Bad Air

Some folks here in south-east China have asked, “what is the air like in the town where you live?” So, we show them a map of the Great State of Virginia where you can look at the land mass below unhindered by clouds of polluted air.

Americans love to talk about environmental issues. Even when there are no serious issues, there are those who create them so that some landowners can’t build a house on their land out of fear of disturbing some frog or other. Well, folks back home, you have not seen environmental issues until you travel to China. It is knowledge of the magnitude of the pollution problem in China that makes us grateful for the beneficial measures that have been enacted to ensure clean air and water in the USA. We devoutly object to the measures that are vastly expensive and yet yield little benefit to the environment even as they deprive landowners of their constitutional property rights.

As for China’s environment, this: Bad air much? Bad water much? The first year we sojourned here, we were warned not to drink the water. Now, someone should warn travelers not to breathe the air.

You know that song, on a clear day you can see forever. That is true of the countryside in China. The cities? Hardly. On a given day, you can see the air, gray and quietly noxious, hovering over the city. Worse yet, you know that that air is what you’re breathing in … if you didn’t have the wit to obtain some N95 face masks … because it is not in the near distance as it looks. Indeed, it is all around you.

Well, after struggling to breathe through the ubiquitous and not really healthful or helpful cloth face masks that are sold here, we went to Amazon.com and purchased some N95’s and some surgical ones that can stop bacteria from penetrating. Then we had it mailed to us from the USA. Since we are asthmatic, that anti-bacterial last is essential because everyone is coughing, sneezing, spitting, blowing, farting, or doing something, rarely covered up and mostly unchecked. There ought to be a law that states spitting on the floor of moving vehicles; turning the head to sneeze, without covering the mouth and nose; or farting in a moving vehicle are all hanging offenses. Really.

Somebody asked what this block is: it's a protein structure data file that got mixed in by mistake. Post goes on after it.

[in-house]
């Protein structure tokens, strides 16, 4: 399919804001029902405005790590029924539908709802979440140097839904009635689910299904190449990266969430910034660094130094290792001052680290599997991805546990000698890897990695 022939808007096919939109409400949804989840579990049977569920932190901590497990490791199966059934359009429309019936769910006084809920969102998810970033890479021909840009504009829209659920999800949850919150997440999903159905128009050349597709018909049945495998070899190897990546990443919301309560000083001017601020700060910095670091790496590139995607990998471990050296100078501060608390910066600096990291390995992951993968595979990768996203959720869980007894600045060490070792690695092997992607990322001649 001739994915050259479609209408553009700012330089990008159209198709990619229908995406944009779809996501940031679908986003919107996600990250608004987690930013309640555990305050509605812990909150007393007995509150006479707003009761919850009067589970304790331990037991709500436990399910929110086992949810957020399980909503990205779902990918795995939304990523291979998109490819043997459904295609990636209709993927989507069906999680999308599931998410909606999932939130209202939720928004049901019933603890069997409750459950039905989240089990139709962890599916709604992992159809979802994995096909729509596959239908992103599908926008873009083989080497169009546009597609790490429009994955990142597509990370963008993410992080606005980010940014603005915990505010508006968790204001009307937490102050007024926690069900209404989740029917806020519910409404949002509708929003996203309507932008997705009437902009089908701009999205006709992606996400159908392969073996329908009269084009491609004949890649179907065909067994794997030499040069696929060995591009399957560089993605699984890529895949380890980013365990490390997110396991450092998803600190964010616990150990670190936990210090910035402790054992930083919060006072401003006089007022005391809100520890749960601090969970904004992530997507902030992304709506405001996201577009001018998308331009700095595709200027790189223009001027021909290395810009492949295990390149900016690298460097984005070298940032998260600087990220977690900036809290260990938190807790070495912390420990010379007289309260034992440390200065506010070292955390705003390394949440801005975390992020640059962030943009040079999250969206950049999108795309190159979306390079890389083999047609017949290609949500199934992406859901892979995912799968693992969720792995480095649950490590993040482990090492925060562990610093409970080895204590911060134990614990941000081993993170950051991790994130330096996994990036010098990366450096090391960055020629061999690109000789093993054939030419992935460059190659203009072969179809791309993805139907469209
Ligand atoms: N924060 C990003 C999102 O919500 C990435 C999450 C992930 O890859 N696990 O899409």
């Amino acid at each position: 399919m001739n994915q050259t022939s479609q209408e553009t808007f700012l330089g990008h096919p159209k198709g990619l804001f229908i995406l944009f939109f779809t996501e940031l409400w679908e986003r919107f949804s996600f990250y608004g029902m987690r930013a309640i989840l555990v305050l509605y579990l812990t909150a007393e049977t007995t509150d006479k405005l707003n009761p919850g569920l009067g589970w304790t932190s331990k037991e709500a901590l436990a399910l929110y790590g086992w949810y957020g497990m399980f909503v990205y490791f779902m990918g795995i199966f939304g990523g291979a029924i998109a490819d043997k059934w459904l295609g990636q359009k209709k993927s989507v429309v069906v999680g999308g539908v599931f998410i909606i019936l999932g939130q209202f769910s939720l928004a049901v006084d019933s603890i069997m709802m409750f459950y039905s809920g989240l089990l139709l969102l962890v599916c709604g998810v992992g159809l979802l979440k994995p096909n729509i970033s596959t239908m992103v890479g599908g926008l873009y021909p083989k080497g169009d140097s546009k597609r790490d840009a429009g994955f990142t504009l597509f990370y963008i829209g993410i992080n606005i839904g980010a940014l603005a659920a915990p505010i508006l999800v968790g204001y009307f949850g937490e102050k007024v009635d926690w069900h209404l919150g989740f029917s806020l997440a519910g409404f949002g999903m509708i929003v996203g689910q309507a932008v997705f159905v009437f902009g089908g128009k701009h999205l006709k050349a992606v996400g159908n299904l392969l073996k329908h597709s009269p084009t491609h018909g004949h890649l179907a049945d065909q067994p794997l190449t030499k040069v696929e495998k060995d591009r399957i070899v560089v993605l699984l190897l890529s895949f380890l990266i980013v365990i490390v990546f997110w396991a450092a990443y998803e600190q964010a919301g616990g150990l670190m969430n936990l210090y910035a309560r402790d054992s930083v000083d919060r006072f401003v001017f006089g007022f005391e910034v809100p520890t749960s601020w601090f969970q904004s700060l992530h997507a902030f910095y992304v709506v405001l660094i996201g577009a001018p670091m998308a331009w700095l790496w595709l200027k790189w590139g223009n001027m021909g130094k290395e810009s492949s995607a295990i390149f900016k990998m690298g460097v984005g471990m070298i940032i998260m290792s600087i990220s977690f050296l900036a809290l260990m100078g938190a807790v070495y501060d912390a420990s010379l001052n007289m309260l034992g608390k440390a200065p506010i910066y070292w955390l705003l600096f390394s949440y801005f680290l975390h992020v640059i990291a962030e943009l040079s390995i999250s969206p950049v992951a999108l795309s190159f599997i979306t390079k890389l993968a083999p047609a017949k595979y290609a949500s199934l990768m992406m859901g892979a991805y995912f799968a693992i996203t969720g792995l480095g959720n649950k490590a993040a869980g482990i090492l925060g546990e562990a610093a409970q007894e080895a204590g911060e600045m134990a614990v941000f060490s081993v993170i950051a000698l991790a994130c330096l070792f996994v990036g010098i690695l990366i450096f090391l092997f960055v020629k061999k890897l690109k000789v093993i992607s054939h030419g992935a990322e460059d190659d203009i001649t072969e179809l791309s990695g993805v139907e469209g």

We’ve discovered that both the 3M N95 and the green surgical masks acquired from Amazon are marvelous at filtering out the microscopic substances, and they work wonders for odors, too. There’s nothing like being subjected to a variety of farts on the bus. Where to turn the head? Ay! There’s the nearest window/ Pop back in and someone else is breaking wind again. On the new air-conditioned buses, those wanting to avoid toxic farts are screwed, unless they’re sitting way in the back, where there is a small window on each side that can be opened because, other than those, the new buses don’t have windows, just panes of glass. We shudder to think what will happen in an accident. Anyway, the masks prevent the inhalation of those unhappy odors.

People here are intrigued by the 3M N95 with the air vent so exhaled air can escape. They’ve never seen it before, and they want to know. Though some folks look on questioningly, the only people who ask are the vendors with whom we interact; friends already know. If folks were to ask, we would say, quite politely, and in our best Oxford voice, a la D. H. Lawrence, we keep the mask on on the bus to avoid the germs and the farts.